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Motion for Jurisdictional Discovery Granted: Foreign Parent and the Stream-of-Commerce Theory

In Eastman Chemical Co. v. Alphapet Inc., et al., C.A. No. 09-971-LPS-CJB (D. Del. Nov. 18, 2011), the plaintiff offered three arguments in support of its motion for jurisdictional discovery to determine whether the Court could exercise personal jurisdiction over a Thai parent company defendant. Judge Burke first rejected the notion that the Thai parent was bound by a forum selection provision contained in an agreement entered into by one of the parent’s subsidiary co-defendants, explaining that the plaintiff could advance no non-frivolous argument that the Thai parent was bound by that provision because (1) the parent was not a third party beneficiary of the agreement containing the provision, id. at 13-17, and (2) there was no suggestion that the parent received any direct monetary or non-monetary benefit from the agreement containing the provision such that it could be considered “closely related” to the agreement containing the forum-selection clause. Id. at 19-25. Judge Burke next rejected the plaintiff’s argument that discovery should be permitted to show that the Thai parent was subject to general jurisdiction, through an agency theory, based on its subsidiary’s continuous and systematic contacts with Delaware. Although the plaintiff alleged sufficient facts to suggest an agency relationship, the plaintiff “offer[ed] no evidence suggesting that the subsidiaries in question have any . . . significant Delaware contacts.” Id. at 28-30. Finally, the Court considered whether discovery should be permitted to determine whether the Thai parent could be subjected to personal jurisdiction in Delaware based on the stream-of-commerce theory. Judge Burke outlined Delaware’s “unique” stream-of-commerce body of law, explaining that jurisdiction may be found where there is a showing of “(1) an intent to serve the Delaware market; and (2) that this intent results in the introduction of the product [at issue] into the market and that plaintiff’s cause of action arises from injuries caused by that product.” Id. at 33 (quoting Belden Techs., Inc. v. LS Corp., 626 F. Supp. 2d 448, 456 (D. Del. 2009) (alteration in original)). Judge Burke emphasized that under the second prong, the relevant inquiry is not whether the defendants sold their products in Delaware, but rather “whether there are any Delaware sales of Defendants’ . . . products, or of other products that incorporate Defendants’ . . . products (even if those products themselves are not directly sold or marketed in Delaware).” Id. at 34 (emphasis added). Based on that standard, Judge Burke granted-in-part the plaintiff’s motion and permitted limited discovery into whether the Thai parent could be subjected to personal jurisdiction in Delaware based on the stream-of-commerce theory in connection with the “sales and distribution of . . . products in the U.S. and Delaware.” Id. at 38.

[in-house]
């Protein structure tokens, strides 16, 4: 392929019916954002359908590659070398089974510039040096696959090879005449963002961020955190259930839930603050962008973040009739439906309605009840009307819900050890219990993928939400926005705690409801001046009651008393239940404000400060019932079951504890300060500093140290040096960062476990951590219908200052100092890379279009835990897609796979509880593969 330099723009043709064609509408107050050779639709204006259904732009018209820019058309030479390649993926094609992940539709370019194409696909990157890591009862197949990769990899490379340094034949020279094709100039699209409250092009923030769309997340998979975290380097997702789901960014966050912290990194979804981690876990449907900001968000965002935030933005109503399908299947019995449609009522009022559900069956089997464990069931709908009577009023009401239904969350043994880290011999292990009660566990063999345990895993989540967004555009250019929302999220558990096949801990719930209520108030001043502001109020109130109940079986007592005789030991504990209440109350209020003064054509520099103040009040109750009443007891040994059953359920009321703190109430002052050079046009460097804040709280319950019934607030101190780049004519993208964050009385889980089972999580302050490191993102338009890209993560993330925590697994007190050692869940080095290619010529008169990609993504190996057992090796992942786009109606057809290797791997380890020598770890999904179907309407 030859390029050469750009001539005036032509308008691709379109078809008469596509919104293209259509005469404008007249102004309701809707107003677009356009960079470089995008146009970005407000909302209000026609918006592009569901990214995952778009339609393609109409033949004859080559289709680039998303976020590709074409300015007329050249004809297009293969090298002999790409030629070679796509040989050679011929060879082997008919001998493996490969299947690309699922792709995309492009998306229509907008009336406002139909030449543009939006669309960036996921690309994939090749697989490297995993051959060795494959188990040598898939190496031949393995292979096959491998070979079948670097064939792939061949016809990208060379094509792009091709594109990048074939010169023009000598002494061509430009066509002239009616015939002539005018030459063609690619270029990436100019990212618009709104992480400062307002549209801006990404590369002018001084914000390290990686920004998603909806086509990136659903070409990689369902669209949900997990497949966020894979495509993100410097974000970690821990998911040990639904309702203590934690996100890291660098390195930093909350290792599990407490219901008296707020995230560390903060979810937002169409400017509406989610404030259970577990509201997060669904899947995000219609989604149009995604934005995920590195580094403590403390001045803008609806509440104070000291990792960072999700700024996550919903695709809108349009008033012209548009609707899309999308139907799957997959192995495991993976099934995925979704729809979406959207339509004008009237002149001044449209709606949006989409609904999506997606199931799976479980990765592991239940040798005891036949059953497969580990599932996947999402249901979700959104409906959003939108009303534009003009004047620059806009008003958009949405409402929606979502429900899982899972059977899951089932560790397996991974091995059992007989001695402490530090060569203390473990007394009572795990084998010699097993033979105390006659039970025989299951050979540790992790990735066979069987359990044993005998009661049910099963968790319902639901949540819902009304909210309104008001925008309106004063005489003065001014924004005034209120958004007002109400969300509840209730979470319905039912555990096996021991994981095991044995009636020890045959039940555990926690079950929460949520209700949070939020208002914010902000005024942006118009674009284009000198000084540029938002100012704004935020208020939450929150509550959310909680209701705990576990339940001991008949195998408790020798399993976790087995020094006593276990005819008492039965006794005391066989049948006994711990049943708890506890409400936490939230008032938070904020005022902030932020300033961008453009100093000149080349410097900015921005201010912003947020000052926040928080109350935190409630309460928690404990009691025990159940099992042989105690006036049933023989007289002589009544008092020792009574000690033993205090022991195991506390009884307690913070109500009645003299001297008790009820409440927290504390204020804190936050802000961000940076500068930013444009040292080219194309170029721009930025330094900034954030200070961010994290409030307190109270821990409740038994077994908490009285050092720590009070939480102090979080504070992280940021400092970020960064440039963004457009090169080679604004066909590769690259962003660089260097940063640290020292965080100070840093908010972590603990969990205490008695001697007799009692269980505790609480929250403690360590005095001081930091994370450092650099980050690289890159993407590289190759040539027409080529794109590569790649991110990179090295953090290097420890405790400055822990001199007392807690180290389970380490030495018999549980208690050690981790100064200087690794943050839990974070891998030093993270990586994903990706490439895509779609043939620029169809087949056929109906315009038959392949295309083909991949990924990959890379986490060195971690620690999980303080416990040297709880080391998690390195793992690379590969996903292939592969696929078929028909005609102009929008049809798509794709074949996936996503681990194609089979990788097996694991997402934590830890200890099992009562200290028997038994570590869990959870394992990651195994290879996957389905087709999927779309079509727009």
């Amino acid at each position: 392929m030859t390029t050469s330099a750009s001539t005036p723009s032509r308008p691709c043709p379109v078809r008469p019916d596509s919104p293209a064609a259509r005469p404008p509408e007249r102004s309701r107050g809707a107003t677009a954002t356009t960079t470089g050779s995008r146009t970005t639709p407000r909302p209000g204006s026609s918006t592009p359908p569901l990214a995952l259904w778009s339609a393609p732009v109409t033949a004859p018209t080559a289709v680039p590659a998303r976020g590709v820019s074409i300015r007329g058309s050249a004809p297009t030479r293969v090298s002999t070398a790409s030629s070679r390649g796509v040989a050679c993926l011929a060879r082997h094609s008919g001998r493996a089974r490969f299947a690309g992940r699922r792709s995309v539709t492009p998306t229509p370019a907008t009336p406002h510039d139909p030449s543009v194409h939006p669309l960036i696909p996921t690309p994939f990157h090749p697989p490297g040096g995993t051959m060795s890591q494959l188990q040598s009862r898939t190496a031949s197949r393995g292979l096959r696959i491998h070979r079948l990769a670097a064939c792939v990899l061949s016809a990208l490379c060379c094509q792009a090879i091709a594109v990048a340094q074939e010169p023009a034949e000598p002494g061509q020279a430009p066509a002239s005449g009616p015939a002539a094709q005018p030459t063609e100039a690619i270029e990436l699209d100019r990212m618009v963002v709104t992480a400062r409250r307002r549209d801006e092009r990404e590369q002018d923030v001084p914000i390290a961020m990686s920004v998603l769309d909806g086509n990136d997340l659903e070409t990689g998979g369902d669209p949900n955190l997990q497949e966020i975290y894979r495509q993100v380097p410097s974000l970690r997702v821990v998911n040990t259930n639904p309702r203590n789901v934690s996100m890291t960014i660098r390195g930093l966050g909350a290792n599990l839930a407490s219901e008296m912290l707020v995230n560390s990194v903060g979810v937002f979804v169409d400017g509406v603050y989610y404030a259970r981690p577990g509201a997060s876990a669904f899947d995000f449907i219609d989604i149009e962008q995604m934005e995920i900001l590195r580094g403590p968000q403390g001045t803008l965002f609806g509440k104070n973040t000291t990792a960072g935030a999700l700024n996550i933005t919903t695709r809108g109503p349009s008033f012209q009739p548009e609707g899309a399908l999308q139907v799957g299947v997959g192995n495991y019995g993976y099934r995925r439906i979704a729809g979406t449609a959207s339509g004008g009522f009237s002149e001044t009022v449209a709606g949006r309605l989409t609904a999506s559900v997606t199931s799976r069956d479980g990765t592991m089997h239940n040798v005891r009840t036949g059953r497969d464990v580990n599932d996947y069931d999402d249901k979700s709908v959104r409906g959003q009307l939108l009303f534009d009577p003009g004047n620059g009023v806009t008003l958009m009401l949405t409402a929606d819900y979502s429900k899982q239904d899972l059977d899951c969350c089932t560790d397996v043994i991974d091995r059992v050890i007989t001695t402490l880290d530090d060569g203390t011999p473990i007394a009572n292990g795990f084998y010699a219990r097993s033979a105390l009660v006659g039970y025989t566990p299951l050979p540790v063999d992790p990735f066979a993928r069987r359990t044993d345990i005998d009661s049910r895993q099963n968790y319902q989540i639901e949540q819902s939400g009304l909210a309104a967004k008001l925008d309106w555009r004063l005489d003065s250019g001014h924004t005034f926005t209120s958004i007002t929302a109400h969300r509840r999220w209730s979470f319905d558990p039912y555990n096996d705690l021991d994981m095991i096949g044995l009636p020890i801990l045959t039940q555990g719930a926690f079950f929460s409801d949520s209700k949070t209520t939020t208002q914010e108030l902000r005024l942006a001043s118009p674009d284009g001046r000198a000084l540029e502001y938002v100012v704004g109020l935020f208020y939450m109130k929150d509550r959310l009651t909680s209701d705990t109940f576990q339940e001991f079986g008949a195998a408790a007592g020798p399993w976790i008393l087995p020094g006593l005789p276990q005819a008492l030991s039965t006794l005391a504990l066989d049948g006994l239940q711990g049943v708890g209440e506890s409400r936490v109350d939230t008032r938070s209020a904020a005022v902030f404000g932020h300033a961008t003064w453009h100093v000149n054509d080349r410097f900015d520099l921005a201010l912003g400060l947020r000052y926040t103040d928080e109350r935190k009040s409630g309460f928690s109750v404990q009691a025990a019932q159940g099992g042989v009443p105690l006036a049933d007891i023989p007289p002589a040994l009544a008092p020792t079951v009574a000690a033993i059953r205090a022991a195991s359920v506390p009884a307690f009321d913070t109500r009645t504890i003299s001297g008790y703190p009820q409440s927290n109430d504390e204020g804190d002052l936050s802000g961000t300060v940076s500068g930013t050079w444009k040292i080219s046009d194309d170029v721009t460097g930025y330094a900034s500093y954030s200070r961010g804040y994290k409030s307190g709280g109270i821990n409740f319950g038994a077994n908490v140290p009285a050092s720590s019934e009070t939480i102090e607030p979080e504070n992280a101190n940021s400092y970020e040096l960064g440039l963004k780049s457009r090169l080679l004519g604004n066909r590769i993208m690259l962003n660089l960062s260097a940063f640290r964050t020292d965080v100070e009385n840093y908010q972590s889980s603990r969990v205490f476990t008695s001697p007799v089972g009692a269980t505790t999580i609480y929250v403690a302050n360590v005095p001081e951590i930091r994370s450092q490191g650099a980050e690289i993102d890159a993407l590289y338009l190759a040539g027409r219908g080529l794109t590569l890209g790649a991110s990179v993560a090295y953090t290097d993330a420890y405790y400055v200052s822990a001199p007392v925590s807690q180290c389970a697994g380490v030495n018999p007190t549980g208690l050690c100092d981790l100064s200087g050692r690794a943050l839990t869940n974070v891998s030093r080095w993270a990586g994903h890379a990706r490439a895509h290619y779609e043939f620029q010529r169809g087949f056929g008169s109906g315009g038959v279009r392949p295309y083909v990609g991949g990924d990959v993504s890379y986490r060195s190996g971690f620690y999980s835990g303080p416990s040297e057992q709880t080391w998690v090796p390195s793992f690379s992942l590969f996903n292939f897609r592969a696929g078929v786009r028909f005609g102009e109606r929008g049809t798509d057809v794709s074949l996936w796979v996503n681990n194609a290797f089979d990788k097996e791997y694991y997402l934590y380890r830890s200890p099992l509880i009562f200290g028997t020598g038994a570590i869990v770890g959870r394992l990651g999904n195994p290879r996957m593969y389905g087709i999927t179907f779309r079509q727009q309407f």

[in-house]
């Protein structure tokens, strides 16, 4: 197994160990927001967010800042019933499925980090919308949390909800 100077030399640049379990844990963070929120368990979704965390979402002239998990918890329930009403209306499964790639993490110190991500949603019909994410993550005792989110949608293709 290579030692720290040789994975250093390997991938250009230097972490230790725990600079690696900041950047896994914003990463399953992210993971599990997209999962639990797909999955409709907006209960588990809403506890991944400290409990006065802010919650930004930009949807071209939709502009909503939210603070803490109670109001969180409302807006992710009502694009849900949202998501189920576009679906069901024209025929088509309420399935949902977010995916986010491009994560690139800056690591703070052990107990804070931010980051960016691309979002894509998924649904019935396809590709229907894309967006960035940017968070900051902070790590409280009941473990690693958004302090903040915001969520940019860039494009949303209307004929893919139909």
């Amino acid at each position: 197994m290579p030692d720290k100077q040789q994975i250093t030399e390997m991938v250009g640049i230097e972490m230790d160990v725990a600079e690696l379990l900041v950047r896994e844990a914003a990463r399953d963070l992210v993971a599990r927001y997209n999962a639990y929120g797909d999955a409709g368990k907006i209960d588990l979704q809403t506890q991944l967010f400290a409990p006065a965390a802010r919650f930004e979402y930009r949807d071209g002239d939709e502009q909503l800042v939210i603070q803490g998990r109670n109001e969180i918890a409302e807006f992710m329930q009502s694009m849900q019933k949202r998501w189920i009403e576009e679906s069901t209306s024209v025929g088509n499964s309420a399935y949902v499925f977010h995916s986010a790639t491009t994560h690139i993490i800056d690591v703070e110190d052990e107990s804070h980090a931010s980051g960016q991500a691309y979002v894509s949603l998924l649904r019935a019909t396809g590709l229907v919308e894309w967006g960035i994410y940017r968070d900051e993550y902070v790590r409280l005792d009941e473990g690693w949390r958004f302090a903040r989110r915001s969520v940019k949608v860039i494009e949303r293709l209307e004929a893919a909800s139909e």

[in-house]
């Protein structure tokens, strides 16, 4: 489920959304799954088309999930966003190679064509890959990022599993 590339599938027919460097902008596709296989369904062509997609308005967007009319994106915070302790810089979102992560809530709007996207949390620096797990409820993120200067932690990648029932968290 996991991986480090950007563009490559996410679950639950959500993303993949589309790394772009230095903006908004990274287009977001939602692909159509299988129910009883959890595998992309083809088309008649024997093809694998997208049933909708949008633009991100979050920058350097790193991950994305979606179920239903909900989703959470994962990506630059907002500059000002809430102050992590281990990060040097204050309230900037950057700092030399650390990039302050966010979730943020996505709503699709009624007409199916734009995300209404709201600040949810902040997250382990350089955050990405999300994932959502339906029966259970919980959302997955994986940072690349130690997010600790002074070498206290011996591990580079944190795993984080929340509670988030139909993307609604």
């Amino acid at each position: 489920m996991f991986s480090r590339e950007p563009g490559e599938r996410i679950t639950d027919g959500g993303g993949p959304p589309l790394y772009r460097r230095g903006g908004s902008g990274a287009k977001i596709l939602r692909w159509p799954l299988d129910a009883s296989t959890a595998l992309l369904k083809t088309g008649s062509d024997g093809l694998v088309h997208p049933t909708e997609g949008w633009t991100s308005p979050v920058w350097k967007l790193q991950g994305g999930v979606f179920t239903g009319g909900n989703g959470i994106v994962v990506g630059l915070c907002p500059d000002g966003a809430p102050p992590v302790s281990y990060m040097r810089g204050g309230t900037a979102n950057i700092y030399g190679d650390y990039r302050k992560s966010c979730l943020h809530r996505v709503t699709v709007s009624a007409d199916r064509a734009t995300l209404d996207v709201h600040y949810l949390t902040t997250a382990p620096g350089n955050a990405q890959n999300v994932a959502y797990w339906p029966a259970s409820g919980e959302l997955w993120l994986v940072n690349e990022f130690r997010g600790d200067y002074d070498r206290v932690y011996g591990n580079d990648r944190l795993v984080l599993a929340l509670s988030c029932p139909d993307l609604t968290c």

Eastman Chemical Co. v. Alphapet Inc., et al., C.A. No. 09-971-LPS-CJB (D. Del. Nov. 18, 2011)

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